Yes, this social curriculum takes time away from reading, writing, math, etc. But it is a critical piece of education – whether there is a standard for it or not. Children have to learn how to solve problems and how to work together in our world. They need to learn empathy, compassion, how to work through frustrations, how to build mutual respect with people they work with, and how to celebrate their successes. I want children to leave our classroom feeling empowered, with a strong sense of self-efficacy, equipped with tools to negotiate problems and issues they are going to encounter in the world. I want them to be thinkers, reasoners, questioners, problem solvers – who care a whole lot for themselves, the world and each other. Without this, it doesn’t matter what test scores, reading levels or report cards grades look like. We teach all the academic subjects, why not teach children how to create and sustain relationships, community, trust and respect. It will take them further than we can imagine.
Choice Words by Peter Johnston
Learning to Trust by Marilyn Watson and Laura Ecken
On Their Side by Bob Strachota
Beyond Discipline by Alfie Kohn
Responsive Classroom materials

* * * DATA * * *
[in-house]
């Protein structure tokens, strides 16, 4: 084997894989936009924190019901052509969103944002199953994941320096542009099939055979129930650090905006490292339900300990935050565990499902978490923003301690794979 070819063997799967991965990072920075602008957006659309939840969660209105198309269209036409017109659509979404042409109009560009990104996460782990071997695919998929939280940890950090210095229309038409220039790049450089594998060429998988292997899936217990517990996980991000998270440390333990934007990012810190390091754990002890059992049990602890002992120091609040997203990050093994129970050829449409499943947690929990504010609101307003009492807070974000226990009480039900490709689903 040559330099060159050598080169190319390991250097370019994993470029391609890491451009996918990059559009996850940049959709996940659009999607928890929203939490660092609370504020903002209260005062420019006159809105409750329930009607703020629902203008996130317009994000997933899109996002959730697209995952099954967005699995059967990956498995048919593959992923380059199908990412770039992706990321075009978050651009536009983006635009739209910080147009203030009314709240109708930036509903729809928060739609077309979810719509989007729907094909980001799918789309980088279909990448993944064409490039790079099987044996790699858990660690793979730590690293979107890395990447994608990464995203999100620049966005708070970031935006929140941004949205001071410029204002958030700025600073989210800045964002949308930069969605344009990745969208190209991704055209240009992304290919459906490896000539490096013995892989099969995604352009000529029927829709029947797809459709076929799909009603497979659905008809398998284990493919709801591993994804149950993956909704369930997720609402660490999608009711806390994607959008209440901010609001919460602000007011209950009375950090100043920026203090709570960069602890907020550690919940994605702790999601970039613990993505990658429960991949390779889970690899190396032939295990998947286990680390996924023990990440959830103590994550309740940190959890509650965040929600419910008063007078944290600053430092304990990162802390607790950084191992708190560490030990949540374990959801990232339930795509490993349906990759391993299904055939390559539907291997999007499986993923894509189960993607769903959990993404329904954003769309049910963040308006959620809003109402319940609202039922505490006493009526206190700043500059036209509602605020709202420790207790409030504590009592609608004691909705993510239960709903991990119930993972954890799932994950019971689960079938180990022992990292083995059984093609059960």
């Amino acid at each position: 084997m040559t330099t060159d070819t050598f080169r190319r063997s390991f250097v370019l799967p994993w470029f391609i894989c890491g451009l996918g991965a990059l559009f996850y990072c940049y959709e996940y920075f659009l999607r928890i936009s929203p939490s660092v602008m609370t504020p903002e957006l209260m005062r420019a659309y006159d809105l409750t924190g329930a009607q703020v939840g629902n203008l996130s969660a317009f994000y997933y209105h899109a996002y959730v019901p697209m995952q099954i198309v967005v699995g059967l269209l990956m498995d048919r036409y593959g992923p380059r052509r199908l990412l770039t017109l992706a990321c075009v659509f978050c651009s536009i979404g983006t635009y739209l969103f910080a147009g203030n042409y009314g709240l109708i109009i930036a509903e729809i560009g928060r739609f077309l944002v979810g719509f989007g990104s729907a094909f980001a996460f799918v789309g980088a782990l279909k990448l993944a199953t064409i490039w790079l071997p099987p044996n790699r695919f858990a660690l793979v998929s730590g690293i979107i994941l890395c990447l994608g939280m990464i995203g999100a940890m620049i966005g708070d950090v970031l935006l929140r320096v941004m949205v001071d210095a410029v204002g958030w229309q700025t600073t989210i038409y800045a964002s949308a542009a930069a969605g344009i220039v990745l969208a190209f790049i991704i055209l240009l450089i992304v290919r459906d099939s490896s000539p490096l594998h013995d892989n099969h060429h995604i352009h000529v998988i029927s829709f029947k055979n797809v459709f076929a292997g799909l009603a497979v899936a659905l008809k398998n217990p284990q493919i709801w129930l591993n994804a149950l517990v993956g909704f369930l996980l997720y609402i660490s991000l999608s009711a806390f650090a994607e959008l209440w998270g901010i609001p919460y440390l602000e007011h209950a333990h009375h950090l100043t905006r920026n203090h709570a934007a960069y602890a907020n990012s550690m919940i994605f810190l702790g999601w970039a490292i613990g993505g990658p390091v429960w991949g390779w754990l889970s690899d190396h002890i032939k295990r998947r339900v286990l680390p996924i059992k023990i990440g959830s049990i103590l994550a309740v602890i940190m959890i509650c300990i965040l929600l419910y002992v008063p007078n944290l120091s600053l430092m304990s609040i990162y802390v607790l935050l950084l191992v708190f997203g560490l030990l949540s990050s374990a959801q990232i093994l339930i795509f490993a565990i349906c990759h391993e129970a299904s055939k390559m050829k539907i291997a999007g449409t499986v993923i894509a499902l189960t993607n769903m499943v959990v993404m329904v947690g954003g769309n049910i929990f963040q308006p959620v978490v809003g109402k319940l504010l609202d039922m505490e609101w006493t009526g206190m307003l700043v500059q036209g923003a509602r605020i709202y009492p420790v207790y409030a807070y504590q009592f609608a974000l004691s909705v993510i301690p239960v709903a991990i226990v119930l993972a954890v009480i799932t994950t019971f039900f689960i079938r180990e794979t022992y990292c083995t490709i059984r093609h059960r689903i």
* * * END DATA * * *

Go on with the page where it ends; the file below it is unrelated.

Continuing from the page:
Our read aloud time is one of my kindergarteners favorite times of the day. They love to listen to books and to talk about the books we read. Whenever I can, I will use realia or puppets while reading a book to my class. It makes the story come alive, engages all my kids and helps my ELLs connect with the book. Our Pete the Cat stuffed animal and Very Hungry Caterpillar puppet are favorites for the kids to play with after hearing the stories many times. I recently got props to go with Mrs. Wishy-Washy (a tin bucket, a cow, a horse and a duck) with the intention of using them during math for storytelling problems. While they are great for that, my kids started getting them out during our literacy stations to retell the story. They were retelling the story, sometimes using the book, sometimes not , capturing the different voices, dialogue and general storyline. They pretended to be the characters, changing their voices to go along with the story and retold the story numerous times. This is going to become a regular literacy station in our classroom with props for other books available to play with as they retell the story or make up a new story. Thanks to a picture I saw on Twitter from @TeachLearnLive, I’m planning a Knuffle Bunny station with a cardboard box for a clothes dryer, a clothes basket and a Knuffle Bunny doll. Hattie and the Fox props are ready to go next week too. I’m looking forward to seeing what else comes out of this book play over the next several weeks. I plan on observing, listening and joining in on the play during our literacy station time. What books do you use props for? So many possibilities!